So over those 8,000 miles, what is my takeaway? I love this car, the only thing that I still want to change about it is maybe put in a slightly quieter exhaust. Ideally I'd like to put in an active exhaust system so it can be loud when I want it to be loud but quiet the rest of the time, particularly for long trips. There are options available for this, but good active systems are a couple grand, and I'd rather put that money toward paying off the car before I go modding willy-nilly.
The car is fast, particularly in the twisties. It's not very quick off the line; being a manual it loses a lot of time between shifts and needs to be pushed pretty hard just to outrun an XSE Camry from a stoplight. But if I just wanted outright speed, I would have gotten the automatic. The stick makes the car so much more entertaining and enjoyable to drive. Despite horror stories about the MT-82 gearbox from owners (last I checked there is a pending class action lawsuit over defects), I find it to be a fine transmission, if a bit notchy when trying to shift very quickly. If you work with the gearbox and take your time shifting, it's smooth as butter. The twin plate hydraulic clutch is great, very progressive take-up, and light pedal. The car apparently has an upshift rev match feature that took me awhile to notice: It will hang the revs after clutching in, to where the next highest gear rpm will be for a very smooth upshift. It's also easy to blip the throttle for rev matched downshifts.
Where the car really performs is in cornering. Between the lowering springs and the sticky rubber (I put Bridgestone Potenza S007As on it), she can pull over 1 lateral G. By far the grippiest setup I've ever personally driven. I still haven't turned the traction control off yet, because Mustang gonna Mustang, but I'll get there eventually in a controlled environment. The regular traction control actually lets you rotate the car a decent bit before kicking in so it hasn't hampered my fun at all. Haven't used the factory line-lock feature yet, but I do have the original rear tires still mounted on the OEM wheels that need a proper send-off one of these days, so it'll happen eventually.
More mundane aspects of living with the car: It does have folding rear seats so you can fit surprisingly long luggage in it. Despite the lowering springs, it soaks up broken pavement pretty well. The car still gets over speed bumps and can take reasonably steep driveways without issue. It gets 26-28 mpg on extended highway trips, and about 18mpg around town. I've been averaging 22 overall, even with an occasional lead foot. The car happily cruises at any speed between 55 and 120. Cruise control won't go above 120, but that's ok because you can just use some foot throttle to go faster if the situation allows. This is a great car for long highway trips because it just eats up the miles very quickly. Top speed is limited at 160 mph, but it's got a lot more in it if the limiter is disabled. I'll probably wait awhile before having that removed, I rarely get a safe opportunity to take it to 160 as it is.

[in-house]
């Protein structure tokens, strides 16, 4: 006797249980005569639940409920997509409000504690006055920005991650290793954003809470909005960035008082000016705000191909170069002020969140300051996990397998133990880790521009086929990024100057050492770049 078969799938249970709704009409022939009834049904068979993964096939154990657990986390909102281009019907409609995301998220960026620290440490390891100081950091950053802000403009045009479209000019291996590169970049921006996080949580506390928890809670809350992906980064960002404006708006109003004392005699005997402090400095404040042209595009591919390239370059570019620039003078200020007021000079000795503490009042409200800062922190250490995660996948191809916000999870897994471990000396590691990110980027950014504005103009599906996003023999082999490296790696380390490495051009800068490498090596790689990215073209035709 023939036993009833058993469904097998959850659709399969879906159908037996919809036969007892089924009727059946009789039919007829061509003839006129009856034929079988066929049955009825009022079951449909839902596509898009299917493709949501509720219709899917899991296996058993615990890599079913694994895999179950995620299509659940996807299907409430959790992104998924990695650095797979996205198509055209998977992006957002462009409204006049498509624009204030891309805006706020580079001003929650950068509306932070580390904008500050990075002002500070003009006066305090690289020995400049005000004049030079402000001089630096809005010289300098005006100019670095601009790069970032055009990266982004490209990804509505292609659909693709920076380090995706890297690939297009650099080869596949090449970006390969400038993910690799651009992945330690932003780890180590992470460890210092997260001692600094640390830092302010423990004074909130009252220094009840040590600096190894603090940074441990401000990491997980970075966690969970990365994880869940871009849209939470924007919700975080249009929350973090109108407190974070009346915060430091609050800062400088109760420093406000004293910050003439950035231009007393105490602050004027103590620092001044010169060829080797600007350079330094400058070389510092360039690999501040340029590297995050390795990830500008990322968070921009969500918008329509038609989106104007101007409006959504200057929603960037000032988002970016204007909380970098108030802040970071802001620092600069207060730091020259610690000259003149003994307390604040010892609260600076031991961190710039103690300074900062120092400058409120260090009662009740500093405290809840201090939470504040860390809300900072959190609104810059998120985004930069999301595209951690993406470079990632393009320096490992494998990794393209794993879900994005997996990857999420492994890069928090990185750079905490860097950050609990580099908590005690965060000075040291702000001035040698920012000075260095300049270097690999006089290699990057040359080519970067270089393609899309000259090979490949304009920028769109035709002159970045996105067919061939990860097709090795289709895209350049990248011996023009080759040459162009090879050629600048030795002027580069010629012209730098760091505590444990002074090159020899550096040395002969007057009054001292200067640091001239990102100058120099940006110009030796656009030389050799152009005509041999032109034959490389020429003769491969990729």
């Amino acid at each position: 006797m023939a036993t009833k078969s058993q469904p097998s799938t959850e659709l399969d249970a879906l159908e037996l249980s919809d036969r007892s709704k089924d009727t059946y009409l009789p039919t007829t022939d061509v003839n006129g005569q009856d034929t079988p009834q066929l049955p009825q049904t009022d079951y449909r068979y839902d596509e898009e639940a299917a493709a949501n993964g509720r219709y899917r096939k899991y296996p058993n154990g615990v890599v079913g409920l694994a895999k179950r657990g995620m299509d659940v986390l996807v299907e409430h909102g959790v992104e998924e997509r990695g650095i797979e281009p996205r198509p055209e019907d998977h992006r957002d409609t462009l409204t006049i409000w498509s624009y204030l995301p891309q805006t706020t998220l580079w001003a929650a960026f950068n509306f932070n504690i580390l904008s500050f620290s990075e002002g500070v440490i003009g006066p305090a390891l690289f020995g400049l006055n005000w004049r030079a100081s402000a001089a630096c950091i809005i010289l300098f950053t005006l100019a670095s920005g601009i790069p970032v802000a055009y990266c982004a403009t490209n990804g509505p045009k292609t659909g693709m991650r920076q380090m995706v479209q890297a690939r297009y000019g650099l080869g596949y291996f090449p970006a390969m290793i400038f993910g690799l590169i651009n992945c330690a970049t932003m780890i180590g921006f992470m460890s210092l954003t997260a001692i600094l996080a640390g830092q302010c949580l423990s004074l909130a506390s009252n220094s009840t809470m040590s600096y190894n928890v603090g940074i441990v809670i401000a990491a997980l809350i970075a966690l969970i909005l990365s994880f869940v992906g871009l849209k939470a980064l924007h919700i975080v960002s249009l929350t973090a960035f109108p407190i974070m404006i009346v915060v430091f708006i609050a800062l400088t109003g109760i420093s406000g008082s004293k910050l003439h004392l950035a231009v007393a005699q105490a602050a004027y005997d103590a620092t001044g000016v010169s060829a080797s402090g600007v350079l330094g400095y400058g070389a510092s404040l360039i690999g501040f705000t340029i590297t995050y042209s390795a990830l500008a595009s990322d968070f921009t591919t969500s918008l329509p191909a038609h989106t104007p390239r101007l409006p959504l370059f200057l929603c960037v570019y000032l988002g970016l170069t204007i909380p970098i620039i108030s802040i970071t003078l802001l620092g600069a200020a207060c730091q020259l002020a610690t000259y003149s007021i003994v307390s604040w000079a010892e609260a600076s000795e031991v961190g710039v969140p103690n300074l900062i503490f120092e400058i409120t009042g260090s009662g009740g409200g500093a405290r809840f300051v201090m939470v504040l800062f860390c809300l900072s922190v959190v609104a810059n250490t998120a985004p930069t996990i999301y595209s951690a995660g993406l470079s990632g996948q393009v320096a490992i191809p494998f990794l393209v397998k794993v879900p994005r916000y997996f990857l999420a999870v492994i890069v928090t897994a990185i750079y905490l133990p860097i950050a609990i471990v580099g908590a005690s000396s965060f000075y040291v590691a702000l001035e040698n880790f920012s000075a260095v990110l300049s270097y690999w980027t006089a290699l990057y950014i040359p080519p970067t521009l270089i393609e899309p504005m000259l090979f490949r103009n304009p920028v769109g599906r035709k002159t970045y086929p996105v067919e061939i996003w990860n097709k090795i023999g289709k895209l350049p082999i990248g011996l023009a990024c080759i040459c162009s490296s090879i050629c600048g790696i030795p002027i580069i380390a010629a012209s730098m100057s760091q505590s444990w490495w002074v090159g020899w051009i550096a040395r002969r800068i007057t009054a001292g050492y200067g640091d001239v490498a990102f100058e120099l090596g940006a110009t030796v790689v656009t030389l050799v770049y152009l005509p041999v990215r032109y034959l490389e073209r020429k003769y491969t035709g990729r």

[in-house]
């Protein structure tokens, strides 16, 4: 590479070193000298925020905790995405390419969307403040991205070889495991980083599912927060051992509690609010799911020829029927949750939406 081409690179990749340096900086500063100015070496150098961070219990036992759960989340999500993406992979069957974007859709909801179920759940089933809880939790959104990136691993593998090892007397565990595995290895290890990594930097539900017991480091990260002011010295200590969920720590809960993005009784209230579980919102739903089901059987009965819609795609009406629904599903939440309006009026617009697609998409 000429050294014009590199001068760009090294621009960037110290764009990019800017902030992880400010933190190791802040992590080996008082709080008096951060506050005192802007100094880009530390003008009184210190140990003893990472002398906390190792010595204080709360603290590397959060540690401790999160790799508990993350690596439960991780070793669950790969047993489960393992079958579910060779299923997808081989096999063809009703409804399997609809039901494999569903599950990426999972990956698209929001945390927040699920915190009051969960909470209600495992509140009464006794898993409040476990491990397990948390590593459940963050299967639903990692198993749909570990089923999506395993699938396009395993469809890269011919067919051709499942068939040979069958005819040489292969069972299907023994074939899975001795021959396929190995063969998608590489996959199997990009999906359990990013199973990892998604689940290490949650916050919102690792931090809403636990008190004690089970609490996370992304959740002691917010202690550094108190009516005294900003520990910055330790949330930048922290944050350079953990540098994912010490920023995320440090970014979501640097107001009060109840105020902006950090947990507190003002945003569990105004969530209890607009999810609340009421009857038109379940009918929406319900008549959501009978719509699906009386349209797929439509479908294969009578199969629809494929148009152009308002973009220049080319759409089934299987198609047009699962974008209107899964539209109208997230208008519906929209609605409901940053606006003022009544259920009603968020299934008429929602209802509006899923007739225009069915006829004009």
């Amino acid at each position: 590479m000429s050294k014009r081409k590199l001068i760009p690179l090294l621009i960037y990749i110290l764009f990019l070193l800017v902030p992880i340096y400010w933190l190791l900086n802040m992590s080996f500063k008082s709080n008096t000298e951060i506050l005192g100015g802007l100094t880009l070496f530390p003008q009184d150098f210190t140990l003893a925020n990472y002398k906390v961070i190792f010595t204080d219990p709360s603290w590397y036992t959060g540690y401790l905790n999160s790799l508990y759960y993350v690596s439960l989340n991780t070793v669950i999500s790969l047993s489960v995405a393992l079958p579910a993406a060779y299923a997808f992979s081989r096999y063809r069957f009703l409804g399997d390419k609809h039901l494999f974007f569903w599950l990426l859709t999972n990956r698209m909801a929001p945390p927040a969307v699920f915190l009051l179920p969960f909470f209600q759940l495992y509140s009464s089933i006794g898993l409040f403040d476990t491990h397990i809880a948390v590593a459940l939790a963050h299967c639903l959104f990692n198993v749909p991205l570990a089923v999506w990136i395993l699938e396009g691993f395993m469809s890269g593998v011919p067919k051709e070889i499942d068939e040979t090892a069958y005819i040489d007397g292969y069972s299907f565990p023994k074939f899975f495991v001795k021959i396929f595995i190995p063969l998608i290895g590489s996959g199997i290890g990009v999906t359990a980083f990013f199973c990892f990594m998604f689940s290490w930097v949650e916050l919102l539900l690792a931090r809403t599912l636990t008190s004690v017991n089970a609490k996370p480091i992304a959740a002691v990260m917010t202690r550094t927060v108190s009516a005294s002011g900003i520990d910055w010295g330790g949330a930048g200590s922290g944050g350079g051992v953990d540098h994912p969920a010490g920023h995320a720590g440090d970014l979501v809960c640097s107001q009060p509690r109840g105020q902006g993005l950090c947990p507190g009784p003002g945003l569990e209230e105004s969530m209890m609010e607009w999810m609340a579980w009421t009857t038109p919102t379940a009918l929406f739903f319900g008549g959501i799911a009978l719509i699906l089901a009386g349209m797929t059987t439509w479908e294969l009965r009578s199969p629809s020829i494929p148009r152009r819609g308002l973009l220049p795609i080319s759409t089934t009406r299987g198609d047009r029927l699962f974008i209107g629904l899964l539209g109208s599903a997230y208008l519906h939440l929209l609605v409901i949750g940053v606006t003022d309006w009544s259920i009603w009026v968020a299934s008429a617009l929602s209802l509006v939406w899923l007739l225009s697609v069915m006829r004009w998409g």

The engine is a gem. So much low end torque, I can cruise around in 5th at ~35 mph. Never have to shift above 1800 rpm if I'm just loafing around town. Granted the Coyote isn't known for its low end torque, but it is still a 5.0l V8, so while it's no LS, it's still more torque than any vehicle I've owned. Even more than the 1978 Lincoln Continental Mark V I owned, with a gigantic 460 V8 that only put out 210 net hp and 357 lb ft of torque in factory tune. The engine happily and eagerly revs to 7400 rpm, peak power being made just under 7k. It takes 2-1/2 gallons of oil in the crankcase.
So in conclusion, despite being the second most expensive purchase I've ever made, I have no regrets. I intend to keep the car for at least five years, then evaluate if there's something that fits my life better at that time, probably around 2025. Might look for a used CT5-V BlackWing as a replacement. Time will tell. Or I might keep it and go down the power adder/modding hole, putting a supercharger on it and swapping out the MT-82 gearbox for a Tremec Magnum XL for increased power handling. Or I might just keep it as-is and run it to 200,000 miles. Naturally aspirated, manual gearbox V8 cars are going extinct, so this may well be the only one I ever own. And there's charm in that.
Enough Wants. Here's a Have.
So I was drilling a hole into a tree stump to pour stump killer into it when my 35 year old Bosch 1/2" drill wrenched itself out of my hands while simulteneously wrapping its own cord around its trigger and then catching said cord in between the chuck and body, subsequently ripping the cord to shreds. I like this drill, so instead of going out and spending $100+ on a high quality 1/2" corded drill with torque for days to replace this thing, I decided to cannibalize an old Harbor Freight drill I bought years ago for one specific job, and use its cord.
It was easy taking this Bosch apart since it is very much designed to be serviced and repaired, although the trigger assembly was a bit tricky to pull apart. I tinned the ends of the HF cord to match the tinned ends of the shredded one.
After carefully reassembling the trigger group with intact spring contacts, I slipped the rubber cord relief onto the new cord, pushed the two leads into the trigger group, reassembled the drill, and voila, working drill once again.
Doing what I can with what I have. No extra money spent, no shipping required, took less time than it would have to drive to the store and buy a new drill, and drive back.
Brought to you by high gas prices